The dilemma of donating an organ

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As a doctor, I come across the dilemma of those willing to donate their tissue or organ to someone who needs it, almost on a daily basis. As a medical professional who has been practising medicine for nearly four decades, I would like to state that there is no medical dilemma in this issue. It is clear that any willing donation of an organ by a competent adult to someone who is in need of this is acceptable as long as the procedure is medically acceptable and the risk of donation is nil or minimal.

Donation procedures with no risk include blood donation, sperm donation, breast milk donation, and bone marrow donation. Certainly, organ donation such as kidney, liver and pancreas have some risks (kidney donation is the least risky procedure), but these procedures are still medically acceptable.

An interesting debate now going on is surrogacy where in a lady rents her womb to carry someone else’s baby for nine months which involves some risks associated with pregnancy, along with the anaesthetic and surgical risks of a caesarean section which may be needed in some pregnancies.

The real dilemma here is not over medical issues but about donating or renting an organ for non-altruistic reasons or in other words, for commercial reasons. A lot of debates, media space and television time have been devoted into the ethics and moral issues of organ donation and many so called organ donation scams.

Because of this, the Human Organ Transplant Act (HOTA) was promulgated by the Government of India to control organ transplantation procedures. Interestingly, this may be the only procedure in medicine where an approval is needed by concerned authorities before it is performed even when the medical need is obvious.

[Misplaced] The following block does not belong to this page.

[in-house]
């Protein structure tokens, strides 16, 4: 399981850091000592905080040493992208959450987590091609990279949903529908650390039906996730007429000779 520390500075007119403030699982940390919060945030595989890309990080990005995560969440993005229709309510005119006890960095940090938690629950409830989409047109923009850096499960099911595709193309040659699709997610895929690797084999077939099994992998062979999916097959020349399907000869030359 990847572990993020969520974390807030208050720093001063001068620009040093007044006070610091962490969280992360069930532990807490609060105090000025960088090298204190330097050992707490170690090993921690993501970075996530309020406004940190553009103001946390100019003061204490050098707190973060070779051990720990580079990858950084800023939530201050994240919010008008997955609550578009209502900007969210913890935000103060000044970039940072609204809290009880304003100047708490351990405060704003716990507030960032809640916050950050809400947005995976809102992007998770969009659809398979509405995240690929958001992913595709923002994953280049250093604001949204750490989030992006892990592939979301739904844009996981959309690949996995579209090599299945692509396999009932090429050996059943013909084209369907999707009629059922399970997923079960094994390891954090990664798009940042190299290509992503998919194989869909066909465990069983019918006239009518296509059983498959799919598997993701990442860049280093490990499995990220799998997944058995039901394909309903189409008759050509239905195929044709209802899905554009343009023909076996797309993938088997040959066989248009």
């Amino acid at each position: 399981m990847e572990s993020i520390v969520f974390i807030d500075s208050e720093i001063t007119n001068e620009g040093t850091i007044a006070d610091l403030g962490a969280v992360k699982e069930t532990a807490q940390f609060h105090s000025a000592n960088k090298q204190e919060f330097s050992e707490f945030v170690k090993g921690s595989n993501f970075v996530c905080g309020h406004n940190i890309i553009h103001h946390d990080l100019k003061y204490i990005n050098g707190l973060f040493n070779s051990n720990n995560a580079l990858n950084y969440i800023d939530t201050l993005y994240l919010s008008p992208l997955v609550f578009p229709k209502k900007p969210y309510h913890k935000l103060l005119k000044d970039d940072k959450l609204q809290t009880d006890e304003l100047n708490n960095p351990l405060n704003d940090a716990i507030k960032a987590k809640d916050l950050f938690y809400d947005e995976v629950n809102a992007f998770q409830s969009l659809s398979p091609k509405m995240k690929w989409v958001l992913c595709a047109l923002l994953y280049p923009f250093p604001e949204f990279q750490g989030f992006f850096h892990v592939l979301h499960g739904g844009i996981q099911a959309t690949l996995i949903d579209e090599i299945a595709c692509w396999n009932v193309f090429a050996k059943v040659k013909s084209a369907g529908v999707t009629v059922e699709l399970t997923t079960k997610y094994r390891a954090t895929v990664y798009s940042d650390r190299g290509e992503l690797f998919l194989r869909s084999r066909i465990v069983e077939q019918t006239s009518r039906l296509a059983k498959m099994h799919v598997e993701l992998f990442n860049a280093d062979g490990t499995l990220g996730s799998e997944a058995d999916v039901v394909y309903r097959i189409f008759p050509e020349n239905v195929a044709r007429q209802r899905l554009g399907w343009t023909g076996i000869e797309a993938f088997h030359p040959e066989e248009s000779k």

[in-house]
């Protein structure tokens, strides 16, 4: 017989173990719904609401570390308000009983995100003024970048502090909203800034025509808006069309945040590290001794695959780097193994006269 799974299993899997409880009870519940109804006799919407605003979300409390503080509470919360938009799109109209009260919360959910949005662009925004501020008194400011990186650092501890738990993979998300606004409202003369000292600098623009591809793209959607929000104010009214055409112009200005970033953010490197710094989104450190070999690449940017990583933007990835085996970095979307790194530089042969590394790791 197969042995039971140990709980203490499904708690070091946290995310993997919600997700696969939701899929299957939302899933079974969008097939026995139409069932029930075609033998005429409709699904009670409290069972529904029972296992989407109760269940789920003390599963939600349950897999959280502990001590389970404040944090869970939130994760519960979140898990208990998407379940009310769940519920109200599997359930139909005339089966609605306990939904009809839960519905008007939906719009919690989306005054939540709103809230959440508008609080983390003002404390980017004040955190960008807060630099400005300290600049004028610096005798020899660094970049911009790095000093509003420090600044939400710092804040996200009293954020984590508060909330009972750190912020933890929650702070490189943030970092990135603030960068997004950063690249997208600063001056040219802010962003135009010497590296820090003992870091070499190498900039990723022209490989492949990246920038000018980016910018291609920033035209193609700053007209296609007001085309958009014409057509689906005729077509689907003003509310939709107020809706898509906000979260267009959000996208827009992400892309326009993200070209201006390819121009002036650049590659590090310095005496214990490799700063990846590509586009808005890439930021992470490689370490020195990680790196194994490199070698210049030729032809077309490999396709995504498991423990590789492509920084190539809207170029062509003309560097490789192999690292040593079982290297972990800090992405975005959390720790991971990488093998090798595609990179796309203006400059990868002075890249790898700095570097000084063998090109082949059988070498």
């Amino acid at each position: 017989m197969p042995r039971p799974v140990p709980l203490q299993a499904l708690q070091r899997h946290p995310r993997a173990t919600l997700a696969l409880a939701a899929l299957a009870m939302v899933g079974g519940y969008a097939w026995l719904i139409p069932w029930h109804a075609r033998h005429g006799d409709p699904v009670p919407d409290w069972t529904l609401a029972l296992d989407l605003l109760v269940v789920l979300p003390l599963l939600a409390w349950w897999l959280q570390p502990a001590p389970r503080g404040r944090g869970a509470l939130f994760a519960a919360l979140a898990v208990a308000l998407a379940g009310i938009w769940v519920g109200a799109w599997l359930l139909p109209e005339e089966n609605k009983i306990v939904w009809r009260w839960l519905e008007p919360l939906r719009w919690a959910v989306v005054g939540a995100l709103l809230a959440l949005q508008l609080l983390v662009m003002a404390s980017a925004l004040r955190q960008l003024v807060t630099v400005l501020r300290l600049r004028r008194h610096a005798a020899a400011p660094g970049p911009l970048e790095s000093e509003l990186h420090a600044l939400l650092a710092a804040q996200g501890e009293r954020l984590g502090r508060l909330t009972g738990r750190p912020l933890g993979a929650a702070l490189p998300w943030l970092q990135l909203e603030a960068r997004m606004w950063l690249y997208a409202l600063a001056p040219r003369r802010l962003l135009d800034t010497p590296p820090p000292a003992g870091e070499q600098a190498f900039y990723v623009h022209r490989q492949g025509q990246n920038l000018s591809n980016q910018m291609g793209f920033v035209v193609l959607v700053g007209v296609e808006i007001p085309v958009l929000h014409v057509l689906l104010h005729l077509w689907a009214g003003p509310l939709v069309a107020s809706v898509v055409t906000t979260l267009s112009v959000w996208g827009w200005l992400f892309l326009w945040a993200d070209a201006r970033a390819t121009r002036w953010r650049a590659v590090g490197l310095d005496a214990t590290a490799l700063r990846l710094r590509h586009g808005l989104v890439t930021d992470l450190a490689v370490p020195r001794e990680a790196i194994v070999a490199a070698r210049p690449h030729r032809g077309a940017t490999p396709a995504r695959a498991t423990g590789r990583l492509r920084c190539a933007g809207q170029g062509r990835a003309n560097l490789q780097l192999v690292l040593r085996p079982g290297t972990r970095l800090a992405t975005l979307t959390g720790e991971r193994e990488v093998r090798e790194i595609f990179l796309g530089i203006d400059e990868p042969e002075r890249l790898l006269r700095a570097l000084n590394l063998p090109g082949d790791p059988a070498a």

Interestingly, surrogacy which involves renting one’s womb for nine months and many a time to foreigners for commercial reasons, has not received the same kind of critical review by the press, regulatory authority, ethicists and the general public. It’s only in the recent past that the central government has contemplated banning surrogacy for foreigners and regulate non-altruistic surrogacy.

Even though there is a lot of similarity between commercial organ donation and commercial surrogacy — one is to produce life and the other to gift a life — there has been very little negative publicity in the media and among the general public on surrogacy as compared to organ donation.

Of course, this is all set to change with the new surrogacy bill. The fundamental issues that we as a society need to debate over a medically justified procedure are issues such as who should have the right to decide whether donation should be only on altruistic, moral and ethical grounds, especially when people have donated blood and sperm for commercial reasons.

There is no doubt that we should avoid exploitation and coercion of the weaker sections of the society and follow the law of the land in these issues. We also need to revisit an individual’s right to donate or rent an organ or tissue, whether it is for altruistic or a commercial reason in a medically acceptable procedure, where the risk to the donor is nil or minimal.

There needs to be a healthy debate involving the regulators, media, ethicists, jurists, health care professionals, civic society members and patient representatives before outright condemnation and banning of non-altruistic donation.

(The writer is Chairman, Manipal Hospitals)

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